Sen. John McCain said he was surprised but not "shocked" by the resignation of his former runningmate, Alaska Gov. Sarah Palin. On NBC's Meet the Press, the Arizona Republican said Palin's decision was consistent with his definition of leadership to resign from office mid-term.
NBC's David Gregory seemed incredulous that McCain thought Palin's resignation spoke well of her leadership capabilities.
"You have sustained personal torture, personal attack, political attack, investigation," Gregory said. "You have never resigned from anything. Is it consistent with your qualities of leadership to resign an elected post like this?"
"Sure," the senator said.
McCain said it was a question of how Palin could serve most effectively, and that she had decided she would be most effective if she stepped down. "I respect that position and that decision," he said, "and I cannot tell you the appreciation I have for her."
McCain insisted that Palin is qualified for the highest office in the land. But he declined to endorse Palin for a potential 2012 presidential run, which also surprised the NBC host.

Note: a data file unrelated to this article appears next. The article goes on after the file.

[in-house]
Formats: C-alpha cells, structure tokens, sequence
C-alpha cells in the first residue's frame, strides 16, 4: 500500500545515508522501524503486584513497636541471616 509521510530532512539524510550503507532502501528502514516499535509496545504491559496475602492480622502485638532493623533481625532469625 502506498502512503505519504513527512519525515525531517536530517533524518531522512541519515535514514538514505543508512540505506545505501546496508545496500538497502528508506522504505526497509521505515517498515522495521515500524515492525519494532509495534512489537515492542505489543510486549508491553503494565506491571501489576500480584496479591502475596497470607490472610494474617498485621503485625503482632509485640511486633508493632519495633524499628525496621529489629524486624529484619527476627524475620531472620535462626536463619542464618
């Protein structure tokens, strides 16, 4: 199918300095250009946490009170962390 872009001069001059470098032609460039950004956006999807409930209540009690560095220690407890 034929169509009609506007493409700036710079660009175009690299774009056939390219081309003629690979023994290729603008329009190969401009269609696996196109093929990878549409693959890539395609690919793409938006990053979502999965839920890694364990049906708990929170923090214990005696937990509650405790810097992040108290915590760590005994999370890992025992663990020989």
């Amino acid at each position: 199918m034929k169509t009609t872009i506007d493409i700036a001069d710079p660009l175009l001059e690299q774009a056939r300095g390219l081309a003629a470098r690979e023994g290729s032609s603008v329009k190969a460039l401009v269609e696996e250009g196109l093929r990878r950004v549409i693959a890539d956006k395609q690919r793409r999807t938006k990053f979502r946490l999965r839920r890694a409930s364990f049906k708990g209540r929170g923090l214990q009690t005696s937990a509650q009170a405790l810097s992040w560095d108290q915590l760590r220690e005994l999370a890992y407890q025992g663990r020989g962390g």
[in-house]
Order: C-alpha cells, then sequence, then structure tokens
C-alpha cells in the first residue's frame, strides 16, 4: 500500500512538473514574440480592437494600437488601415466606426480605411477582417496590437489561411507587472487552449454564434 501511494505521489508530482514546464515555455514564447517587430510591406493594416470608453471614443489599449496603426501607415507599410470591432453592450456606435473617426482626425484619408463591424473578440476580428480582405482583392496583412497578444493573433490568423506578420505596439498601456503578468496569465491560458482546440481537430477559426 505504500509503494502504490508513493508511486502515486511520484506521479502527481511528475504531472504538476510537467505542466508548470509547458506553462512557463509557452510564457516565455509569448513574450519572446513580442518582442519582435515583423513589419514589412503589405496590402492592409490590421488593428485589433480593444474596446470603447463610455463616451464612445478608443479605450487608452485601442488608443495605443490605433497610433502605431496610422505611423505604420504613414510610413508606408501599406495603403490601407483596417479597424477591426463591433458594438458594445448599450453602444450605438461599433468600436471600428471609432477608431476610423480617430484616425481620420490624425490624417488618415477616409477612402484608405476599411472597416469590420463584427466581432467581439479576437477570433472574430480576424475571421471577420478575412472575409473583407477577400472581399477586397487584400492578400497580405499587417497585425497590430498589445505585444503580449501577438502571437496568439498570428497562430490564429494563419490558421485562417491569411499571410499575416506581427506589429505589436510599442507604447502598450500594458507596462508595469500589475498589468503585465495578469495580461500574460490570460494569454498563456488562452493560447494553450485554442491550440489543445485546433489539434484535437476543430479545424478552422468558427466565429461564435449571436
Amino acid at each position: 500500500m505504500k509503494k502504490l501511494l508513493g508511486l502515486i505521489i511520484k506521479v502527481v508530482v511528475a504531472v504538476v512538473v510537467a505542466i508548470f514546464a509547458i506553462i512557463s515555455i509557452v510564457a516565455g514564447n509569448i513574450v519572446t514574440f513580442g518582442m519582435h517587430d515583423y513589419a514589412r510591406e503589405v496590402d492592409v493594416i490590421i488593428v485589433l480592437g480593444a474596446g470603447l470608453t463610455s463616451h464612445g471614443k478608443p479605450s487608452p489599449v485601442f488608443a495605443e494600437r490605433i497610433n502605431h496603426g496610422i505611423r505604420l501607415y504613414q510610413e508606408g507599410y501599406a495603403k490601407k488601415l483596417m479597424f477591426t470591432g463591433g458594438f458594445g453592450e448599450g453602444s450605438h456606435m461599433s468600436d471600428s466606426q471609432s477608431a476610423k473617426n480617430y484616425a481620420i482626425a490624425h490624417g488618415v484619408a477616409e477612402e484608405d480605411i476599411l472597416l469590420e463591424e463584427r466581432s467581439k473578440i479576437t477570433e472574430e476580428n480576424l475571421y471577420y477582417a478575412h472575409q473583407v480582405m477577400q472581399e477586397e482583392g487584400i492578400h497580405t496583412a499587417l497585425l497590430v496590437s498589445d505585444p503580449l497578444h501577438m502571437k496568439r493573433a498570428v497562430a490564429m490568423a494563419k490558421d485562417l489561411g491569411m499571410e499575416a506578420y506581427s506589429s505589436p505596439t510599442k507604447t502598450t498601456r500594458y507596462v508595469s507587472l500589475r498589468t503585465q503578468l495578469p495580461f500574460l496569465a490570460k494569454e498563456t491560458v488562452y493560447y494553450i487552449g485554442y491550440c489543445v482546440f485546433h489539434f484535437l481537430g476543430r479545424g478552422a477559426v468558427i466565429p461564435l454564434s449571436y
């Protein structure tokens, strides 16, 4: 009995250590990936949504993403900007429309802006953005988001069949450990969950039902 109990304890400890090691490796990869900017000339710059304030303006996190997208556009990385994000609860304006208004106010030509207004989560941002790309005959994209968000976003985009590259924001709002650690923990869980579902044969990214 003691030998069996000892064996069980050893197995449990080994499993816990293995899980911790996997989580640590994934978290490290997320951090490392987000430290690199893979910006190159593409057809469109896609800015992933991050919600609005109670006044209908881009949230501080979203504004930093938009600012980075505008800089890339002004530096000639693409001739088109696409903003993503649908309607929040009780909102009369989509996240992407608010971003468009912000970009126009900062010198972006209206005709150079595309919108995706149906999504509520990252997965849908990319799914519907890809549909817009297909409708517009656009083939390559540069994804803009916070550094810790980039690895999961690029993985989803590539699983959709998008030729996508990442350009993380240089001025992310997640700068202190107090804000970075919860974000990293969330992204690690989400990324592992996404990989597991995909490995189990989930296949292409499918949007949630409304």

"Can you understand how people would think it's strange?" Gregory said. "You vouched for her in front of the country, that she was qualified for the highest position in the land. Yet, you're not prepared to endorse her now?"
"Ronald Reagan didn't endorse George Herbert Walker Bush until the year of the election," McCain said. "I mean, it's just way too early. I'm confident she would make a fine president. The question is what's the whole political scenario?"
"Do you think she'll run?"
"I don't know. I know she will play a major role."